The NAB will file its comments Wednesday, Mr. Wharton said.
The NAB has signaled its support for Mr. Wheeler, saying it looks forward to working with a man with such "experience and temperament."
Mr. Wheeler's position on the decency issue is not known, and the Senate should not confirm him "until it receives assurances that he'll vigorously enforce the federal decency law, which prohibits indecency and profanity on broadcast TV," Mr. Trueman said Monday.
The previous FCC chairman "executed no enforcement actions during his tenure," Mr. Trueman and leaders of dozens of other groups that support moral values, said in a letter to Congress in May.
"So we want [Mr. Wheeler] grilled on whether he will enforce the law and side with the American public, or continue [the previous FCC chairman's] path and please the networks," said Mr. Trueman, a former federal prosecutor of sex and obscenity crimes.
The Parents Television Council this month issued an analysis showing a rising number of "pixilated" groins, female breasts and other indecent images on network programming.
Almost 70 percent of this kind of "blurred" nudity is being shown on network programs that are rated for children 14 and younger, said Tim Winter, president of the Parents Television Council.
© Copyright 2013 The Washington Times, LLC. Click here for reprint permission.
About the Author
Cheryl Wetzstein covers family and social issues as a national reporter for The Washington Times. She has been a reporter for three decades, working in New York City and Washington, D.C. Since joining The Washington Times in 1985, she has been a features writer, environmental and consumer affairs reporter, and assistant business editor. Beginning in 1994, Mrs. Wetzstein worked exclusively ...
- Pregnancies decline overall, up among older women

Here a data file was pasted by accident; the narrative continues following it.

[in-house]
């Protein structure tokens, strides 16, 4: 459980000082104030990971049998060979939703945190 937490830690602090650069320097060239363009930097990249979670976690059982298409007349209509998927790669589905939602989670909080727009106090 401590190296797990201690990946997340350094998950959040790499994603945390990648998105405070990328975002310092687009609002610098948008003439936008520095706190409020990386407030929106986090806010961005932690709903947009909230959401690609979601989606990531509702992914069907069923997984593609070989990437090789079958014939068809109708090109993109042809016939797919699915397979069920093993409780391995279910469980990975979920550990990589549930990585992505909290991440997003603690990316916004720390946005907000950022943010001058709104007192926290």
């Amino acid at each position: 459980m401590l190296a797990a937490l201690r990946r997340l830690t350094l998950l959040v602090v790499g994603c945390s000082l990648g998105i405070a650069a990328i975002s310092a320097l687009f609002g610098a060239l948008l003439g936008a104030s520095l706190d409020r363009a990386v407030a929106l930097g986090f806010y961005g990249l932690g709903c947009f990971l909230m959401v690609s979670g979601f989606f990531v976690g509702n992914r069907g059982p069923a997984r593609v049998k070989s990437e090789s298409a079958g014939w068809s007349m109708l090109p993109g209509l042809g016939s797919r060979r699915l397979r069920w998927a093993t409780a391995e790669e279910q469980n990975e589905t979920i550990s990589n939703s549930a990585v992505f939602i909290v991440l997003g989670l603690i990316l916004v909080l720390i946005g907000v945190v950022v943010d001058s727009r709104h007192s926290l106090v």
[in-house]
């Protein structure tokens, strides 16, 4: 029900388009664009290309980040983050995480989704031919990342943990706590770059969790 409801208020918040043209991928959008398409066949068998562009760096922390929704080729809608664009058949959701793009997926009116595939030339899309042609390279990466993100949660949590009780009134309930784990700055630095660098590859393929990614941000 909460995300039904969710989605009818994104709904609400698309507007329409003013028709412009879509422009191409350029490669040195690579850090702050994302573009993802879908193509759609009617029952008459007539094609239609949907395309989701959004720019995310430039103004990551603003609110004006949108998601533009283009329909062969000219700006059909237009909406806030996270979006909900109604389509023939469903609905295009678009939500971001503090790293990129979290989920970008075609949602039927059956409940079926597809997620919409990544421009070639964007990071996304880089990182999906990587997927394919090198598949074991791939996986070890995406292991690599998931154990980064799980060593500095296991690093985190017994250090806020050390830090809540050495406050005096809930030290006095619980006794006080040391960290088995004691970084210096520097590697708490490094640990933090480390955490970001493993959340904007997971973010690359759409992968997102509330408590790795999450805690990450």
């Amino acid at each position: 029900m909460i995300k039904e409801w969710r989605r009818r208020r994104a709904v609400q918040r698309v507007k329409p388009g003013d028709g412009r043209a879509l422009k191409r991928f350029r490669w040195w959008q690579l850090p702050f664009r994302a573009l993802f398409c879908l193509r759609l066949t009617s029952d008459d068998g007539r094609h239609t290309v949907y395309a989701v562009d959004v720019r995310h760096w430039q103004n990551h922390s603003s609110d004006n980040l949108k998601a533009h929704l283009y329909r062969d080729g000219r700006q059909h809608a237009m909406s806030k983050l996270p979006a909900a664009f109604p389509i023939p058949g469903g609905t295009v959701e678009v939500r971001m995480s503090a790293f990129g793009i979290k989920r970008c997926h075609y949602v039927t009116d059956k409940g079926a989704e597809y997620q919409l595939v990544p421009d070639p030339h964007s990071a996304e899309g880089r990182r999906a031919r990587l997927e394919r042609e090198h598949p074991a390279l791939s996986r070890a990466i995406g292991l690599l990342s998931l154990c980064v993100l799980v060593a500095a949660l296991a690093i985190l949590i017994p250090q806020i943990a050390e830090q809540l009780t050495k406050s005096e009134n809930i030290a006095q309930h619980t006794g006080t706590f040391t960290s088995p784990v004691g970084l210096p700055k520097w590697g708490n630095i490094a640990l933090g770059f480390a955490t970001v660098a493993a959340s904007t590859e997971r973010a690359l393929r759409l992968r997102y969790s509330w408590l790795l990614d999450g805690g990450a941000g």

- Embryonic stem cell research falls out of favor as scientists go ethical
- With new HIV research, FDA may let gay men donate blood
- HHS report shows a decrease in blood supply but also a drop in demand
- Little change in practice for China's one-child family policy
Latest Blog Entries
- Pro-life, stem-cell bill signed into law by Kansas Gov. Sam Brownback
- N. Dakota lawmakers approve tough abortion bill
- Pope Benedict XVI's successor should allow priests to get a new title: Husband, poll finds
- House votes to reject Obama welfare shift
- Report: Two out of three Democrats support gay marriage
- 'Hunger Games' delivers Obama's message on income inequality: liberal group
- CURL: 'Mission Accomplished' for Obamacare
- CARSON: Getting to the top by starting at the bottom
- Obama returns to class warfare as poll numbers plunge
- Hack attack: 2 million Facebook, Twitter passwords stolen
- NAPOLITANO: Pope Francis should be saving souls, not pocketbooks
- Democratic infighting erupts over 'we can have it all' fantasy on entitlements
- HARPER: 'Knockout game' not a myth to liberal Sharpton
- American teacher shot and killed at Benghazi international school
- Hola: Boehner prepares to push amnesty bill through House
Independent voices from the The Washington Times Communities
All of the world’s problems, solved on your back porch
Brazen, leading-edge, “call it like it is” columns and reporting from Ohio native, radio host and writer, Sara Marie Brenner.
Entertainment News and Reviews from Washington, D.C. and beyond.
White House pets gone wild!